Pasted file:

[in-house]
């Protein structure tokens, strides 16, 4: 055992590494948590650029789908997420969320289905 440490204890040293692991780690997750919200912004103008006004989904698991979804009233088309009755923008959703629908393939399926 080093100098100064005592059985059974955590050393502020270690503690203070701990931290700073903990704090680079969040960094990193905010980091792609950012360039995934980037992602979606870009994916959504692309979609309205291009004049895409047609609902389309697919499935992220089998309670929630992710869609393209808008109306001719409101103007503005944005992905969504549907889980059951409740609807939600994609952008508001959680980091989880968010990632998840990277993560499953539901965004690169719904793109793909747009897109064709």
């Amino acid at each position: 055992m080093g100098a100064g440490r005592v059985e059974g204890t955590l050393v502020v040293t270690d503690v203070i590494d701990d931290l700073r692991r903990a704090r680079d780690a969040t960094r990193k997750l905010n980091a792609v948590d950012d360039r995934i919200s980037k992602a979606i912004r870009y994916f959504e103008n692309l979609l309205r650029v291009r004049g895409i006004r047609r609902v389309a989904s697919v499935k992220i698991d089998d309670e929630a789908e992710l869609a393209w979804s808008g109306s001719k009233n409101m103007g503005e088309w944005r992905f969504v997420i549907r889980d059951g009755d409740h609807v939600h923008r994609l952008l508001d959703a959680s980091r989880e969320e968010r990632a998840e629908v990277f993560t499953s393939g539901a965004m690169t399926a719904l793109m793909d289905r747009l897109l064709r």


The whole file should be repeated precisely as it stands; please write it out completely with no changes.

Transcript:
[in-house]
């Protein structure tokens, strides 16, 4: 055992590494948590650029789908997420969320289905 440490204890040293692991780690997750919200912004103008006004989904698991979804009233088309009755923008959703629908393939399926 080093100098100064005592059985059974955590050393502020270690503690203070701990931290700073903990704090680079969040960094990193905010980091792609950012360039995934980037992602979606870009994916959504692309979609309205291009004049895409047609609902389309697919499935992220089998309670929630992710869609393209808008109306001719409101103007503005944005992905969504549907889980059951409740609807939600994609952008508001959680980091989880968010990632998840990277993560499953539901965004690169719904793109793909747009897109064709």
């Amino acid at each position: 055992m080093g100098a100064g440490r005592v059985e059974g204890t955590l050393v502020v040293t270690d503690v203070i590494d701990d931290l700073r692991r903990a704090r680079d780690a969040t960094r990193k997750l905010n980091a792609v948590d950012d360039r995934i919200s980037k992602a979606i912004r870009y994916f959504e103008n692309l979609l309205r650029v291009r004049g895409i006004r047609r609902v389309a989904s697919v499935k992220i698991d089998d309670e929630a789908e992710l869609a393209w979804s808008g109306s001719k009233n409101m103007g503005e088309w944005r992905f969504v997420i549907r889980d059951g009755d409740h609807v939600h923008r994609l952008l508001d959703a959680s980091r989880e969320e968010r990632a998840e629908v990277f993560t499953s393939g539901a965004m690169t399926a719904l793109m793909d289905r747009l897109l064709r």